This is the mail archive of the
mailing list for the GDB project.
Re: Seems like a bug in target_read_stack / dcache_xfer_memory?
- From: Michael Snyder <msnyder at vmware dot com>
- To: Michael Snyder <msnyder at vmware dot com>, "gdb-patches at sourceware dot org" <gdb-patches at sourceware dot org>
- Date: Mon, 19 Oct 2009 10:43:24 -0700
- Subject: Re: Seems like a bug in target_read_stack / dcache_xfer_memory?
- References: <4ADB9759.email@example.com> <20091018225134.GA30546@caradoc.them.org>
On Sun, Oct 18, 2009 at 03:31:53PM -0700, Michael Snyder wrote:
The arguments and return
value are just as for target_xfer_partial
The comment is on the logical home of this method, other places should
refer to the header: the definition of to_xfer_partial in struct
target_ops in target.h.
OK, shouldn't we say so? I want to drop this conversation,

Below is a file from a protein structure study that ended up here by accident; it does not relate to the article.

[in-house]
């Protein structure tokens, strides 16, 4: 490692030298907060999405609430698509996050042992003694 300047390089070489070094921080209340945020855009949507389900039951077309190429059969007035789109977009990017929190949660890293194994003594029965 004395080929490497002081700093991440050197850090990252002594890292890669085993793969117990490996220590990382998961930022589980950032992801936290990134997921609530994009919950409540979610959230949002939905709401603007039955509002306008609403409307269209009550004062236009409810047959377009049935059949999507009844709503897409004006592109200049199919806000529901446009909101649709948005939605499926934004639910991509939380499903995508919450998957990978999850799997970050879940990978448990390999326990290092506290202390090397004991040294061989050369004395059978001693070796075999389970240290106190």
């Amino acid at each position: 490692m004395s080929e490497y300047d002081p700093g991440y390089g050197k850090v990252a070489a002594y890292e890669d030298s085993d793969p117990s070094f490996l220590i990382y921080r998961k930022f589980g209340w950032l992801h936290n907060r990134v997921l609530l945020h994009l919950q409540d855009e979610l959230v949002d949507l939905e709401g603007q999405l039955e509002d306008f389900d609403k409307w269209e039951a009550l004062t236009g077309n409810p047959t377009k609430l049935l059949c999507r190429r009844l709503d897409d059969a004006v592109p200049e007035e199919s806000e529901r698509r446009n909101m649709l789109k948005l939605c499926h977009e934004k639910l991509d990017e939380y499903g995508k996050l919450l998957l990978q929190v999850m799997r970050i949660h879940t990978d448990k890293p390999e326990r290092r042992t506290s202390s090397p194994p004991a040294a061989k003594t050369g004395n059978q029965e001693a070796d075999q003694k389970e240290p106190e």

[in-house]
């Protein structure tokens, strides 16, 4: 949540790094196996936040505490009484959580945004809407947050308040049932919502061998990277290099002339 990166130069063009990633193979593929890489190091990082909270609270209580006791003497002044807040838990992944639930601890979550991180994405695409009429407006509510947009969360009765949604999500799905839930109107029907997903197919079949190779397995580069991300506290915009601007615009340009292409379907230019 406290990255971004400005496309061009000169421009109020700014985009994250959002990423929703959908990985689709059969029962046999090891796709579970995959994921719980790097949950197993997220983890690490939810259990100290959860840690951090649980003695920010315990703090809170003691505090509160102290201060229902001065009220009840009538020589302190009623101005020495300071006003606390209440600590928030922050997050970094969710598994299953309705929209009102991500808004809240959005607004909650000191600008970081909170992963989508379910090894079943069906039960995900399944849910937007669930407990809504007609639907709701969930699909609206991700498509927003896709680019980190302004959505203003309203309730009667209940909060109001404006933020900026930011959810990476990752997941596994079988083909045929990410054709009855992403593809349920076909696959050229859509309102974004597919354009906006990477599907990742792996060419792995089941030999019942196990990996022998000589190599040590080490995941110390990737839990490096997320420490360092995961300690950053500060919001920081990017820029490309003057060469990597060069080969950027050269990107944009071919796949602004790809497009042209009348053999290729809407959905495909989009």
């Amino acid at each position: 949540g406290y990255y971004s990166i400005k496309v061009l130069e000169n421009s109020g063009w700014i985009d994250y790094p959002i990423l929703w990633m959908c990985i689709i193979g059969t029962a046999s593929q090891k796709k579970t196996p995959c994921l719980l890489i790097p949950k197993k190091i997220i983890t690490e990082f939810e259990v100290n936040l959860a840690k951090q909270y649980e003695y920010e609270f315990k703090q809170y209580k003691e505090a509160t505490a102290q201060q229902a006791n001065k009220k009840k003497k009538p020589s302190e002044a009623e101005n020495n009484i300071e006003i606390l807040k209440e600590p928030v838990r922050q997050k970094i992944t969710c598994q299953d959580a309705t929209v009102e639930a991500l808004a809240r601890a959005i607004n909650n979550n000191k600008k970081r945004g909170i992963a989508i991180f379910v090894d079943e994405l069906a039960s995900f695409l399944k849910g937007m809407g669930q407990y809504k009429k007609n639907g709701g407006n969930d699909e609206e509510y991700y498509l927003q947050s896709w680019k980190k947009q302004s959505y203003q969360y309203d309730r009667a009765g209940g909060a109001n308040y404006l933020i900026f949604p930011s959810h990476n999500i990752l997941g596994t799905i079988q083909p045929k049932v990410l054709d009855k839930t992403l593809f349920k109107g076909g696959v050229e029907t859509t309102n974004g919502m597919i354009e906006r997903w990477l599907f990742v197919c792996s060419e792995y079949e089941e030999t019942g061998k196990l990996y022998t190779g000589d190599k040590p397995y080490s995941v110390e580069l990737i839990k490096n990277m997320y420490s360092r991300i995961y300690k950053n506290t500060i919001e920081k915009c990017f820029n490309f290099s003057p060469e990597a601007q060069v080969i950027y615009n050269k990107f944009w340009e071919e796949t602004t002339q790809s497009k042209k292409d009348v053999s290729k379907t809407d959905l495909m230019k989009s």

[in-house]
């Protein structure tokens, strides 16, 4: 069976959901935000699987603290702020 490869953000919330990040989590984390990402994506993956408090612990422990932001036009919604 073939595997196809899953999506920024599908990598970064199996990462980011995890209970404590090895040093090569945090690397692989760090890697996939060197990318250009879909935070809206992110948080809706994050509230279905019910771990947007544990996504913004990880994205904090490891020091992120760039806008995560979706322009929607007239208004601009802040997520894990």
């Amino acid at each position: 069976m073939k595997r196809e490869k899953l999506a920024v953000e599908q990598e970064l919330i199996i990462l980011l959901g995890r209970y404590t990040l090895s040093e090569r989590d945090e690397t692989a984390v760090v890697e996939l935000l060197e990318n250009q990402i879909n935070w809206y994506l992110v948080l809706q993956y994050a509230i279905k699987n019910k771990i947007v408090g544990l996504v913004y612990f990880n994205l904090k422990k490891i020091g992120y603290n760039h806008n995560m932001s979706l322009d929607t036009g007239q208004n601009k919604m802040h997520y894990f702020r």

though, and focus on the code problem. Sorry again for my
aggrieved tone yesterday -- I was tired. ;-(
Anyway, I don't even remember now how I figured this out, but
I *THINK* what all these guys return is either 0 for success,
or an errno value less than zoro.
No, they return:
the number of bytes actually transfered, zero when no
further transfer is possible, and -1 when the transfer is not
OK, so suppose dcache_xfer_memory returns zero in this context.
That means no transfer is possible. Shouldn't we give the other
targets on the stack a shot?
In the case I'm looking at, the next target down is a core file,
and I know it has the memory location available. If I force gdb
out of this error return, core_xfer_partial will succeed.